315 F2d 396 Williams v. H Wilkins
315 F.2d 396
McKinley WILLIAMS, Plaintiff-Appellant,
Walter H. WILKINS, Warden of Attica State Prison, Attica, New York, Defendant-Appellee.
United States Court of Appeals Second Circuit.
Submitted March 12, 1963.
Decided April 1, 1963.
McKinley Williams, pro se.
Louis J. Lefkowitz, Atty. Gen., of State of New York, Irving Galt, Asst. Sol. Gen., and Sheldon Raab, Deputy Asst. Atty. Gen., for defendant-appellee.
Before MOORE, FRIENDLY and SMITH, Circuit Judges.
Appellant Williams, a state prisoner confined in a New York state prison, applied to the United States District Court for the Western District of New York for permission to sue the warden of the prison under the Civil Rights Act, citing 28 U.S.C. §§ 1343 and 1651, and 42 U.S.C. § 1983, seeking an injunction restraining the warden from denying Williams access to his "law materials" a dictionary and World Almanac. The Court, John O. Henderson, District Judge, denied the application as "without merit". The District Court also denied permission to appeal in forma pauperis. This Court granted permission to appeal in forma pauperis and to dispense with appendices and took the appeal on submission of the parties' briefs and exhibits and appellee's appendix. We find no merit in the appeal and affirm the order of the District Court.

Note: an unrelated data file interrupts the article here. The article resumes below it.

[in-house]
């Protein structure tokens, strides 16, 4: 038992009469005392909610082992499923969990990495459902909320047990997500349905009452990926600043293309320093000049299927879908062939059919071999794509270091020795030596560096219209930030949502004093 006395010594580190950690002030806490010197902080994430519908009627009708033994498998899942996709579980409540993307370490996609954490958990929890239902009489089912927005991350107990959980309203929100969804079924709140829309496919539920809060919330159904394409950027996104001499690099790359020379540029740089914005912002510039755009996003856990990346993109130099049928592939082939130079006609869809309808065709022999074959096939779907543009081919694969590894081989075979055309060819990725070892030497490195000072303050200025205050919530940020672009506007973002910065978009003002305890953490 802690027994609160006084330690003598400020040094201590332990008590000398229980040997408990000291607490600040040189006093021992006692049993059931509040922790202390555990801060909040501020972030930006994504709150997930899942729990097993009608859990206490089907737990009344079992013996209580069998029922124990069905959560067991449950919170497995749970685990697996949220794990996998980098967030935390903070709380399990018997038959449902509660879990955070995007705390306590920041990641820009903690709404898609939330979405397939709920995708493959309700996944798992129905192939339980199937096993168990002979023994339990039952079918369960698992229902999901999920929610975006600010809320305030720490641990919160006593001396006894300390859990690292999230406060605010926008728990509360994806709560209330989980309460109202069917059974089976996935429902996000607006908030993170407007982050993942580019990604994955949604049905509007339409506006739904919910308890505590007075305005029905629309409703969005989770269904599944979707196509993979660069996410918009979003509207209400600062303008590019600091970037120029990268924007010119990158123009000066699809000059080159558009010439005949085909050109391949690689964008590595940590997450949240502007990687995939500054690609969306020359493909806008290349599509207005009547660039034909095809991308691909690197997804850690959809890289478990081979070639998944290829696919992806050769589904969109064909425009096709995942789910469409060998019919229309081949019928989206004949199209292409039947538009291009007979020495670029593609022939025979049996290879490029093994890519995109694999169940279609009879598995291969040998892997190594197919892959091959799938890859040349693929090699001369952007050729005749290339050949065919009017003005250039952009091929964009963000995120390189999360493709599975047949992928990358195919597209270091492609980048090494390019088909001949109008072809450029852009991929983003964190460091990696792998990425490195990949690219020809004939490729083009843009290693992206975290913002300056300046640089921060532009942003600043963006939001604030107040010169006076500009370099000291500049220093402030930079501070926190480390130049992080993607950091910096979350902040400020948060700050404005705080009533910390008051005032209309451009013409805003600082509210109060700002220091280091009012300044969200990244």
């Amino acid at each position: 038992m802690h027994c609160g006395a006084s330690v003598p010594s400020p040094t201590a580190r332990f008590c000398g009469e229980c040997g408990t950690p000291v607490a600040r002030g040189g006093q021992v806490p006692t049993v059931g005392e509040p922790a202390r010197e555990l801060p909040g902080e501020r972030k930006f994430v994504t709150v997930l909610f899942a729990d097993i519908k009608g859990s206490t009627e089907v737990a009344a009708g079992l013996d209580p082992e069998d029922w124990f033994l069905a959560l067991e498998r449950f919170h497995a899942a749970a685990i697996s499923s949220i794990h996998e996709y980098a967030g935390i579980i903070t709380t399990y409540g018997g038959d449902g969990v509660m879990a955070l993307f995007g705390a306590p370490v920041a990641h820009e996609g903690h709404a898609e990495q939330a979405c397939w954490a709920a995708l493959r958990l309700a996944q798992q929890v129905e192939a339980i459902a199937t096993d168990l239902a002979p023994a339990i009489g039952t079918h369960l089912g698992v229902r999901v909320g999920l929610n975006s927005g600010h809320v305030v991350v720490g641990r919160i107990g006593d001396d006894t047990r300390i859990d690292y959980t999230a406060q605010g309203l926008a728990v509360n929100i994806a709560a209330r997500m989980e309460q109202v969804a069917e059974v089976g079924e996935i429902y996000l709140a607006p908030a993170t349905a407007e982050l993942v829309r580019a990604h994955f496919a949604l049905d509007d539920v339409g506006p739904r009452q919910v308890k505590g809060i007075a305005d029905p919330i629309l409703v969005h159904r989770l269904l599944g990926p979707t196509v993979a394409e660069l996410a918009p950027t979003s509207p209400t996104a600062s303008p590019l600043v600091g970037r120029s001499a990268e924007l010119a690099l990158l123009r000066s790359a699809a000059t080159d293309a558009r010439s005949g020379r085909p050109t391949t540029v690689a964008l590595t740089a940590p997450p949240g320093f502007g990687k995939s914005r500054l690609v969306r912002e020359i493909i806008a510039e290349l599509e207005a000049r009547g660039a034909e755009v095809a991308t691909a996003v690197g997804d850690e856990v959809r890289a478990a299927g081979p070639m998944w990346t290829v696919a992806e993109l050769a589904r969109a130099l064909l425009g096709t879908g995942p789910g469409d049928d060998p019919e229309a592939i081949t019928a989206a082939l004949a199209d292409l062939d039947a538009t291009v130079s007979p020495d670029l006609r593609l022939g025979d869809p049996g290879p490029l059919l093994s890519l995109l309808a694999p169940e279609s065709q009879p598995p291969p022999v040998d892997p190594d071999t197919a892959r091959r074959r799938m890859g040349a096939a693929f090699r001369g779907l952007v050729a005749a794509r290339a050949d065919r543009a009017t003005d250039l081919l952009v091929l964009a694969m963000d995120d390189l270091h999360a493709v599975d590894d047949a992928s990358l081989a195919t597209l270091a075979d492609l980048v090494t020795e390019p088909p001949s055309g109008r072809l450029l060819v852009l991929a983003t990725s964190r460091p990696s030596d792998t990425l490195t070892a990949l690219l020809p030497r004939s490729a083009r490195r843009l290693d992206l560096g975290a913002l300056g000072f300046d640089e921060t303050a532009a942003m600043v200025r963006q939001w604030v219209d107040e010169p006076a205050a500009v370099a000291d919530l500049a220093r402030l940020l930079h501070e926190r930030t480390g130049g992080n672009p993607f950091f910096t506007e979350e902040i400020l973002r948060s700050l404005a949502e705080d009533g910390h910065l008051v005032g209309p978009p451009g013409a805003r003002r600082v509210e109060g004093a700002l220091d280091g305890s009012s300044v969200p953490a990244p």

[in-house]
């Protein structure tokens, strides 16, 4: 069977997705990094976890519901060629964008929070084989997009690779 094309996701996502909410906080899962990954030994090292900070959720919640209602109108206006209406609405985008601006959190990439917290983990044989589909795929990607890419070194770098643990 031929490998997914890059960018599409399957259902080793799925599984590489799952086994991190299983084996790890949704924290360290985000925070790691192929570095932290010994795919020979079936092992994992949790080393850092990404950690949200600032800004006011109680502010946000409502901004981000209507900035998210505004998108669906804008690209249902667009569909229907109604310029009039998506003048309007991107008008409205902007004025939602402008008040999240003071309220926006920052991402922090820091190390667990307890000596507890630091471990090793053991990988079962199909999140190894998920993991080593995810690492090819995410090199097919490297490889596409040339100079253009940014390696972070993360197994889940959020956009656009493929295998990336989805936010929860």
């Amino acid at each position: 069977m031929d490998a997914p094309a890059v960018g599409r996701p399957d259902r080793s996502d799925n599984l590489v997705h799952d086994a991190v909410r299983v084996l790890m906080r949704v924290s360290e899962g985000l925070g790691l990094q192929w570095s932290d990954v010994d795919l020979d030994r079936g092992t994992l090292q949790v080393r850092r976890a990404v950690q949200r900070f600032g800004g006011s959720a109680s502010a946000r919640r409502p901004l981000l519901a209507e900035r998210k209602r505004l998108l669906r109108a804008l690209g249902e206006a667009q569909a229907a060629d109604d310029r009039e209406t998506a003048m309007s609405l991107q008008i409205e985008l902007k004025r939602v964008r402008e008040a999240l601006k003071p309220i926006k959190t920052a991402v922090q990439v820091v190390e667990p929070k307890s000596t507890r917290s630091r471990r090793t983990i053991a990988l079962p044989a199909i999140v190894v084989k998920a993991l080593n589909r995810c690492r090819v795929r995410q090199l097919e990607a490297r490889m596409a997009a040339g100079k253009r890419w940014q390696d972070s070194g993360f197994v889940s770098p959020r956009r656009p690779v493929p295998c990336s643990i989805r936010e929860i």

It appears from the material submitted by appellant that a dictionary and almanac were taken from him when he was placed in segregation for disciplinary reasons. There is no claim that he is denied periodic access to the limited prison law library or access to the courts, state and federal, through the mails. Indeed, this appeal itself demonstrates neither difficulty in access to the courts nor lack of facility in presenting argument. Refusal to allow Williams to keep in his segregation cell the two books which had somehow come into his possession violated no federal right of Williams and is not sufficient basis for a civil rights action, even under the most liberal view of the propriety of court review of prison disciplinary action. See the critique "Complaints of Convicts", 72 Yale Law Journal 506.
The order of the District Court denying permission to bring an action in forma pauperis is affirmed.